A gene called TFAP2A (Activating Enhancer-Binding Protein), has been linked to Branchio-Oculo-Facial syndrome (BOFS)by scientists at Boston University School of Medicine (BUSM). BOFS is characterized by frequent cleft lip and palate.
The team discovered that deletions or mutations within the TFAP2A gene cause distinctive clefting disorder Branchio-Oculo-Facial syndrome (BOFS), characterised by specific skin anomalies involving the neck and behind the ear, eye abnormalities, a typical facial appearance, and frequently cleft lip and palate.
In the study, led by Jeff Milunsky, MD, director of clinical genetics, associate director of the Center for Human Genetics, and an associate professor of pediatrics, genetics and genomics at BUSM, the researchers made use of the latest in molecular microarray technologies.
Using this, they examined one affected mother and son and two sporadic BOFS cases and found a small deletion on chromosome 6 in the mother and son.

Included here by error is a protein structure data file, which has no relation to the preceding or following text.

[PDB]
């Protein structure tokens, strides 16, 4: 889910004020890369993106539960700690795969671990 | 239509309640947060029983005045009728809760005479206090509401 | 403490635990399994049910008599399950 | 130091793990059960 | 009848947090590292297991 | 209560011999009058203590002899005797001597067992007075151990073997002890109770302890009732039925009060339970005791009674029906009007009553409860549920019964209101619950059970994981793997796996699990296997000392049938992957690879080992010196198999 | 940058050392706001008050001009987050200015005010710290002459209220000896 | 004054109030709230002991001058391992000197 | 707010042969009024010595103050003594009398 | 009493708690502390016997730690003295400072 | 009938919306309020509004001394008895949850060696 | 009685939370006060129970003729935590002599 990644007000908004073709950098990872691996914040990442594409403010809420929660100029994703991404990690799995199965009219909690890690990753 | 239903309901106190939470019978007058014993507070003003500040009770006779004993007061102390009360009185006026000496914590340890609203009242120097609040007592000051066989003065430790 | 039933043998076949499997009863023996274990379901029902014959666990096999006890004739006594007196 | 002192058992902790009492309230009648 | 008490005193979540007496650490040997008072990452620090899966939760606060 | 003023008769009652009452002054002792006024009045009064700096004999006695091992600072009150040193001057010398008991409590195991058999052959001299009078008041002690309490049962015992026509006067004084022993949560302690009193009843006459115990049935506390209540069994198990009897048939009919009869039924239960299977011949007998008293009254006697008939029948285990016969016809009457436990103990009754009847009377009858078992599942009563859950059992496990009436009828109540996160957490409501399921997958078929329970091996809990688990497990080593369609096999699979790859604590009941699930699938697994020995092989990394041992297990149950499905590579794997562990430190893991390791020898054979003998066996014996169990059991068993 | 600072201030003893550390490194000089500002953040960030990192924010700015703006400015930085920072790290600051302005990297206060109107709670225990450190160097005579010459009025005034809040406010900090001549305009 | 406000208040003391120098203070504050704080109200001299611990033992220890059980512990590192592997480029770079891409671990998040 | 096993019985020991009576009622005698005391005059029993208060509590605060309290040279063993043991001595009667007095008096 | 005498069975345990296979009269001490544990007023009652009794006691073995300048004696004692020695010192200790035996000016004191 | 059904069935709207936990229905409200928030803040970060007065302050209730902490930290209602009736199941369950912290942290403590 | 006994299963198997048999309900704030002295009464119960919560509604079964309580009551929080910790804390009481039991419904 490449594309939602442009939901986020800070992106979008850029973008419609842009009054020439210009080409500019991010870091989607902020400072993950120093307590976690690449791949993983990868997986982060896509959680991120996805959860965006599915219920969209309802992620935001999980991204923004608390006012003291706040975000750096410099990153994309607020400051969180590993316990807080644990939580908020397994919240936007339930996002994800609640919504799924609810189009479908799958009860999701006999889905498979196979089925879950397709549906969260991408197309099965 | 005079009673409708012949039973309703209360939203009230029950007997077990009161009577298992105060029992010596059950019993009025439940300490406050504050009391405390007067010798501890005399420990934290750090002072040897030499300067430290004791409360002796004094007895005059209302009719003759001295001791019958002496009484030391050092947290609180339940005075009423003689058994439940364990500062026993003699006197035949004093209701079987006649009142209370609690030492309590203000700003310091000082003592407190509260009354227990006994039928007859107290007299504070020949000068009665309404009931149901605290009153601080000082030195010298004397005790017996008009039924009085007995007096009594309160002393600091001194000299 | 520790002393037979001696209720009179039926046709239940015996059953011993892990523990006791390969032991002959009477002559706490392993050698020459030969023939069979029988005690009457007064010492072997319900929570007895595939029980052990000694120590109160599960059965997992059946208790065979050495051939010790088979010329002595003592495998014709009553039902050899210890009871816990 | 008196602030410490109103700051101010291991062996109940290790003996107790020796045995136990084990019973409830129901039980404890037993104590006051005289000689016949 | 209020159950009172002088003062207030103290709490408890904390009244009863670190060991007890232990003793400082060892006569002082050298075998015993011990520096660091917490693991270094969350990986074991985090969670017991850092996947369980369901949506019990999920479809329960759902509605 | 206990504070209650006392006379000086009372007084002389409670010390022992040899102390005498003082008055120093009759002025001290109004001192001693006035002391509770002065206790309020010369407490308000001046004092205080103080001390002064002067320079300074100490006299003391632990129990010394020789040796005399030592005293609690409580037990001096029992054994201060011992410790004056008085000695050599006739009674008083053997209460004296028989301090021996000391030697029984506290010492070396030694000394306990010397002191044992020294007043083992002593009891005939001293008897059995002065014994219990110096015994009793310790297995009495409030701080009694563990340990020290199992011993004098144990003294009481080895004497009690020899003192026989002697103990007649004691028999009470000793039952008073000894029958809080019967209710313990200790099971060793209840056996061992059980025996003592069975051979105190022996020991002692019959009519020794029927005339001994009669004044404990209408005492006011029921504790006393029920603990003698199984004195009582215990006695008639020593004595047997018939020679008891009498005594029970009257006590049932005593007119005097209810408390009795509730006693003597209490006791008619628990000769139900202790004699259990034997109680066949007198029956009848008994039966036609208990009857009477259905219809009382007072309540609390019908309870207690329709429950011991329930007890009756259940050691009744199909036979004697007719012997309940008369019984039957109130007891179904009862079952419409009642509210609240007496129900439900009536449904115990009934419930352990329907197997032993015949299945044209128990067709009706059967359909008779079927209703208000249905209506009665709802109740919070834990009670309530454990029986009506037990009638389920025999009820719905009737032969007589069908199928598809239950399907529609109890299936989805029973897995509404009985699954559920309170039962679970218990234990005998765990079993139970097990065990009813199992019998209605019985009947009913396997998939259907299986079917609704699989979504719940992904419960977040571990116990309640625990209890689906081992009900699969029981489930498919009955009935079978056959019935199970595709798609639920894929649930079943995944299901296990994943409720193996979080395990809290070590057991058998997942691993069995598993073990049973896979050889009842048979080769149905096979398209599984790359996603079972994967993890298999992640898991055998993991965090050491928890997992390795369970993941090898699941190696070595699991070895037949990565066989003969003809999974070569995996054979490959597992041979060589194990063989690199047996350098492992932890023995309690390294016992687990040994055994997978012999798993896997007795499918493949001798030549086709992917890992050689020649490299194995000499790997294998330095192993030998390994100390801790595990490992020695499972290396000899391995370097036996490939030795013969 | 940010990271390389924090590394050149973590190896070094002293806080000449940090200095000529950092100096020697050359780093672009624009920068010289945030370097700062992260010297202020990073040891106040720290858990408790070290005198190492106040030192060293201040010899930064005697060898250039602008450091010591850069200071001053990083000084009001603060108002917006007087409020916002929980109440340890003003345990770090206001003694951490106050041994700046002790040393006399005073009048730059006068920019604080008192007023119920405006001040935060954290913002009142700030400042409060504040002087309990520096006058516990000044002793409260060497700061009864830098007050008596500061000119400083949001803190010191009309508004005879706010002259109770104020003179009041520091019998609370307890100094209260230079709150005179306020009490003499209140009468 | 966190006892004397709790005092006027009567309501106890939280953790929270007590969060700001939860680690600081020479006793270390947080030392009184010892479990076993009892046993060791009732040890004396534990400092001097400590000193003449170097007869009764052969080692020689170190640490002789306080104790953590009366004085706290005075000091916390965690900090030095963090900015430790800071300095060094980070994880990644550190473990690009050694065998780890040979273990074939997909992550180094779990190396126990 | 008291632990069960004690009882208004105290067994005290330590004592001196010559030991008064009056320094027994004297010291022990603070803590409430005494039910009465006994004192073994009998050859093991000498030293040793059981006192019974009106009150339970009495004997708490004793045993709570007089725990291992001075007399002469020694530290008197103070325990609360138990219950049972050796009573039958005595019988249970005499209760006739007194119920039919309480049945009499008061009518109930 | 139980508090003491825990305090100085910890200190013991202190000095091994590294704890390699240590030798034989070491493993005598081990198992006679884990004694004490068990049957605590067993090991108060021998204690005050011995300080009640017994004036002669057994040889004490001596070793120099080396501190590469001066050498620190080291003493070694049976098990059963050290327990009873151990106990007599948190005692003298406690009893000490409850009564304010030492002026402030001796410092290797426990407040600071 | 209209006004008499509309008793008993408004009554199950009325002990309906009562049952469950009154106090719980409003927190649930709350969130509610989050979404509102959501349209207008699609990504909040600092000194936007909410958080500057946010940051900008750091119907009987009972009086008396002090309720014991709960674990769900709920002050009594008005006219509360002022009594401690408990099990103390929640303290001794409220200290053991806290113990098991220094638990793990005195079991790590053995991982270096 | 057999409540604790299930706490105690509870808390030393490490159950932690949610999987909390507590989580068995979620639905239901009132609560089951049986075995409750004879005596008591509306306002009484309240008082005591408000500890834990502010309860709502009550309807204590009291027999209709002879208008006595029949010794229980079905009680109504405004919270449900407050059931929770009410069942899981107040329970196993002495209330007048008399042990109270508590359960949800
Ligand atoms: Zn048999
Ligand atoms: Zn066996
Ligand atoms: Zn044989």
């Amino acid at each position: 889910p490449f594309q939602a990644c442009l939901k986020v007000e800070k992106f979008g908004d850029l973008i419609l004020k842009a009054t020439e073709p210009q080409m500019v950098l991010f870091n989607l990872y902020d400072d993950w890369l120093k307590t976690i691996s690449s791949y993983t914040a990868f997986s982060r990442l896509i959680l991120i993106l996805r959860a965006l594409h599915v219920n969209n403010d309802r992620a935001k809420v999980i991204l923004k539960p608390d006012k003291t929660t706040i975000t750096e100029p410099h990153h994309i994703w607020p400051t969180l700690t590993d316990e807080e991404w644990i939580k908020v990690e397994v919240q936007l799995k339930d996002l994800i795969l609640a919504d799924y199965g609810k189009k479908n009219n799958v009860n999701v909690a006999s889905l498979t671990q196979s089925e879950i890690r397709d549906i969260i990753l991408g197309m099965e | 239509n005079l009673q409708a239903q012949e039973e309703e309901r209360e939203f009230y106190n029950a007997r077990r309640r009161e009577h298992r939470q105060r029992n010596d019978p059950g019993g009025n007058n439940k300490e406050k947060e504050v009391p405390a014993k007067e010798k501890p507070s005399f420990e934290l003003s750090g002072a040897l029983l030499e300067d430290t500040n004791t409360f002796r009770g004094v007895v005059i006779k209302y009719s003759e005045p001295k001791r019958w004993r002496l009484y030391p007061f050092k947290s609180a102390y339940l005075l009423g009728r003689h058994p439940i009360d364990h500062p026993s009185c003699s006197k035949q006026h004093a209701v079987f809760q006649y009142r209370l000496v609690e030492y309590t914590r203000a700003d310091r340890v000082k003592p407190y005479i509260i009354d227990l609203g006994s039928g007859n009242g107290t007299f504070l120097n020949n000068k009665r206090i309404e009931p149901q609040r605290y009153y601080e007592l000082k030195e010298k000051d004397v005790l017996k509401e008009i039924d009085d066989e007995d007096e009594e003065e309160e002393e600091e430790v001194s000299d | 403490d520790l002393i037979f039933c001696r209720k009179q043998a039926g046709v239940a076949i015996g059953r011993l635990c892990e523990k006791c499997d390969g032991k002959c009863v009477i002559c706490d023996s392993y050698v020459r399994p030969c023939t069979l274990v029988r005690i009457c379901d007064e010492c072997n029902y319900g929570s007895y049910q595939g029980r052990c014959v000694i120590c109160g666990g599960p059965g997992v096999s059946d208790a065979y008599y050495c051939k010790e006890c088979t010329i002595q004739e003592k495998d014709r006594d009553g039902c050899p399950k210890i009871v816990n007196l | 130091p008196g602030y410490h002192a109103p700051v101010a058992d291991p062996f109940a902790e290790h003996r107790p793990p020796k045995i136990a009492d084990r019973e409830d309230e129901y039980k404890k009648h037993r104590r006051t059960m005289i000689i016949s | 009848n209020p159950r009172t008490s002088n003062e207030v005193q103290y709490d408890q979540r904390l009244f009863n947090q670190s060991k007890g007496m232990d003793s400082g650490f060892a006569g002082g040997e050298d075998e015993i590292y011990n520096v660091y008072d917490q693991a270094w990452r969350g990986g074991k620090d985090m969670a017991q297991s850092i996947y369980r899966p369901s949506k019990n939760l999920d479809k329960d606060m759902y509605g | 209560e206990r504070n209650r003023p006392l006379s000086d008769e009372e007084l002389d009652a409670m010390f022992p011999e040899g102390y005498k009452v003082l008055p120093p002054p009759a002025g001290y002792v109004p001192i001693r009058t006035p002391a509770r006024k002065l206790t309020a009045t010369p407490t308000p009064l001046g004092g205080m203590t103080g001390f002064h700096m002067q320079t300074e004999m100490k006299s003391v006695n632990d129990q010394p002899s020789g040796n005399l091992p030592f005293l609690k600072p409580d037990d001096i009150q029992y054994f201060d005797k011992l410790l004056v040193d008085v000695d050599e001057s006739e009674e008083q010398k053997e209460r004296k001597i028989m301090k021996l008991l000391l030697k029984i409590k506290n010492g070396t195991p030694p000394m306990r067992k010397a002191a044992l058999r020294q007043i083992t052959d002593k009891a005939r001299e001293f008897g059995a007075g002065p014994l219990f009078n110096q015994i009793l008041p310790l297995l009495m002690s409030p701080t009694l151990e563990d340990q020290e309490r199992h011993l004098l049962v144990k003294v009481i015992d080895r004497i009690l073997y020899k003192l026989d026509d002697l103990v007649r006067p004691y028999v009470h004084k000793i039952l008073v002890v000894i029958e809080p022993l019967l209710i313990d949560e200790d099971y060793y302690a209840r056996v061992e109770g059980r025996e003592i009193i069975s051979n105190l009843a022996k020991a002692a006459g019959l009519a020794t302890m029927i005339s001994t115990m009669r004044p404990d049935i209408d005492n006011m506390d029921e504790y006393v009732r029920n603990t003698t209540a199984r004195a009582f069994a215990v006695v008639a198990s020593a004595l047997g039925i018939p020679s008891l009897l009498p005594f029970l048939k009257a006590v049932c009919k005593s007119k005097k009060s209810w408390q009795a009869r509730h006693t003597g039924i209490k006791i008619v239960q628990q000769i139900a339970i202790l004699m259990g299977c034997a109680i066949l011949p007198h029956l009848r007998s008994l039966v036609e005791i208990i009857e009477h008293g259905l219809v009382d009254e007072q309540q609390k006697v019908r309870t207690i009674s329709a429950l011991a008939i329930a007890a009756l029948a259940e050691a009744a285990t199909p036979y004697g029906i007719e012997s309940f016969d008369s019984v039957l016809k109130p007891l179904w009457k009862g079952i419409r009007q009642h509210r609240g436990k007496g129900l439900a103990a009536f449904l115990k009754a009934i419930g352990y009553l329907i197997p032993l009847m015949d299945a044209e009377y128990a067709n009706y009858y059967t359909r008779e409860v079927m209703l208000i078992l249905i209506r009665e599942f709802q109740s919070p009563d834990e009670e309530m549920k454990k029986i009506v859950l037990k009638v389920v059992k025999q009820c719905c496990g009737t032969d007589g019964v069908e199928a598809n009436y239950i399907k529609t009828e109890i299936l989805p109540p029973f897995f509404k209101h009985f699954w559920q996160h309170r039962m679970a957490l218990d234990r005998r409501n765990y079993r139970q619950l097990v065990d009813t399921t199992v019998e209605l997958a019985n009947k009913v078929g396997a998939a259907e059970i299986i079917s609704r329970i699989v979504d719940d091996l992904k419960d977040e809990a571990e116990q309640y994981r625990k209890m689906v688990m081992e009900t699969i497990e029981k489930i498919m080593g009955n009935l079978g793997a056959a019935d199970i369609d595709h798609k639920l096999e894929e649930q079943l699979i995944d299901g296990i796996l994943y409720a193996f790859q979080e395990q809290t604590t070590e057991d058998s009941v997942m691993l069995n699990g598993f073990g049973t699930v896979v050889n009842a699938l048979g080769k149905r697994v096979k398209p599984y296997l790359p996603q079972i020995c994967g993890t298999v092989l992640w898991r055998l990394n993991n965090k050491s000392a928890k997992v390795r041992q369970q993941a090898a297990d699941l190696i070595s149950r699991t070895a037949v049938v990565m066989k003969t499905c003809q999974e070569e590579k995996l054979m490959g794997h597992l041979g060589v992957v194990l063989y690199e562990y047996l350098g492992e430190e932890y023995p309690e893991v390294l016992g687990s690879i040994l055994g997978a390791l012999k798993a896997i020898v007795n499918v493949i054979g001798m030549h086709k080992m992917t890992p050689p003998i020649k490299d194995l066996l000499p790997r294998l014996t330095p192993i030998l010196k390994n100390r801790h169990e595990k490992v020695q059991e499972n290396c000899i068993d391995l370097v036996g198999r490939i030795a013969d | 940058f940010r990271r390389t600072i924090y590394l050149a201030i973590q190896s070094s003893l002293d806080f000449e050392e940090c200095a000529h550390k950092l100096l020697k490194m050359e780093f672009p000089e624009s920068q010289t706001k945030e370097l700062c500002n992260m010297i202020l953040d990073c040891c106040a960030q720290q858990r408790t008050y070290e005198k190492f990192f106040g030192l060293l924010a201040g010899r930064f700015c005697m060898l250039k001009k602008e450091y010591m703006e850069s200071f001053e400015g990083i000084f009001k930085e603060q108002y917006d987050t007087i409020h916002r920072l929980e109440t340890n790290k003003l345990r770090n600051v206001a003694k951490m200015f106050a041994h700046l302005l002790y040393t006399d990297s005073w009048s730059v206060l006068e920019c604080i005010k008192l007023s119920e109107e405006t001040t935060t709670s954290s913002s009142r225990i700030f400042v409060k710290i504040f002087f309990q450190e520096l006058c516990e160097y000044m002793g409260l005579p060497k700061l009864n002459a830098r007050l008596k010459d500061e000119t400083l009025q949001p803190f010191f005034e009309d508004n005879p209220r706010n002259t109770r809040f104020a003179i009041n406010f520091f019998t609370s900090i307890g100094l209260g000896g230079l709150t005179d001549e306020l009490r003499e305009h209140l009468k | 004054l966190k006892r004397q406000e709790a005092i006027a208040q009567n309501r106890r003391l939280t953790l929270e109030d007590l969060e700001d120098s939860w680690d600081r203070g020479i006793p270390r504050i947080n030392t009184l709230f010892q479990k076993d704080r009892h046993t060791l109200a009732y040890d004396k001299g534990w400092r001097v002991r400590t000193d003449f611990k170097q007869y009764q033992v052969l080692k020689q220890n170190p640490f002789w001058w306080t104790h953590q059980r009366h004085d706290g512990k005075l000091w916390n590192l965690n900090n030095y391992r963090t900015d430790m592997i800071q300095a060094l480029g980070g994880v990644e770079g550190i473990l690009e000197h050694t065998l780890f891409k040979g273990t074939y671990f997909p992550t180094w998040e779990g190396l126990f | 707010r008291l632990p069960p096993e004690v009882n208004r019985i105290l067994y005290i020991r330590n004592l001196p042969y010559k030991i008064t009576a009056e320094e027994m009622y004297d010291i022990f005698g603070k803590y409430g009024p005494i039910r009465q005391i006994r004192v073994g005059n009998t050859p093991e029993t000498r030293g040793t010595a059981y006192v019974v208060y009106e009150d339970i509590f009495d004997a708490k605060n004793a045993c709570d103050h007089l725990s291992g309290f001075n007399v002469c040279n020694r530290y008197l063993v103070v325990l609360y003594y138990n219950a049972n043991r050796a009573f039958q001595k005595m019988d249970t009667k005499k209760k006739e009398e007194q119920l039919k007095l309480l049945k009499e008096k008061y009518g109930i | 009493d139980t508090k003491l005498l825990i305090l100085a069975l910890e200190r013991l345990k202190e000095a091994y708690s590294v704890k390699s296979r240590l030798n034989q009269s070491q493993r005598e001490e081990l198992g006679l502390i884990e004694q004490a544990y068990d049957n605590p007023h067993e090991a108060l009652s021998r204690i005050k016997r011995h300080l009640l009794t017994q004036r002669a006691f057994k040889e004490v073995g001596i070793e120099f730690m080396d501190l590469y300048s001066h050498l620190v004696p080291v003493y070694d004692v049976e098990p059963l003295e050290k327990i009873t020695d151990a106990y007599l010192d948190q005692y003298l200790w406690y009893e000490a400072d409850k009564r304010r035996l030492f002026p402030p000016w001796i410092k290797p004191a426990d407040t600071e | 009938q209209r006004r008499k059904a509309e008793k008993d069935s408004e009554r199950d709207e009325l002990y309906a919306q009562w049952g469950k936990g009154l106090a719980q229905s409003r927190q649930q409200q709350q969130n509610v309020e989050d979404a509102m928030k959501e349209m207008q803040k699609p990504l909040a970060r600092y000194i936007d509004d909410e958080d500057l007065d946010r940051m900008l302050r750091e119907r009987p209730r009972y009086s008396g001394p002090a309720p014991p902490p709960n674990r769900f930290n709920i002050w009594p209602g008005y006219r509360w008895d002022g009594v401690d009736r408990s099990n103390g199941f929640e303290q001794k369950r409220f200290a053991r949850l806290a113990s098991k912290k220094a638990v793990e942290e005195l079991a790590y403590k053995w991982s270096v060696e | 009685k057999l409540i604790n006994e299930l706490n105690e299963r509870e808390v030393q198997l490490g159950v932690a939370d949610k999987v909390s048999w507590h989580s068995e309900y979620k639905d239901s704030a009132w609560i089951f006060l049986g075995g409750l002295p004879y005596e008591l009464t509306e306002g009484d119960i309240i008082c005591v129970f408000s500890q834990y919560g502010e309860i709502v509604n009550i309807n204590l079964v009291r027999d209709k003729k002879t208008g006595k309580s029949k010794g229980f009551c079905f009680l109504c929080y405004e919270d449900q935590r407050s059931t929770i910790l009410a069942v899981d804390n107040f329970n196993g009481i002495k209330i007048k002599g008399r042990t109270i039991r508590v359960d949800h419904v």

After sequencing the genes in this candidate region, it was revealed that missense mutations accumulated in a particular region of the DNA-binding region of the TFAP2A gene in 4 sporadic BOFS patients.
Milunsky said that this discovery would lead to more precise diagnostic testing, enable prenatal diagnosis, suggest directions for new research, and facilitate genetic counseling in these families.
"This gene is a well-known transcription factor involved in multiple developmental pathways as well as tumorigenesis. An intriguing finding is that one of the affected patients with a mutation also has brain cancer, highlighting again the connection between malformations and cancer," he added.
He hopes that this discovery will have significant wide-ranging implications as this gene may also play a role in the more common isolated occurrence of cleft lip and palate.
The study currently appears on-line in a recent issue of the American Journal of Human Genetics.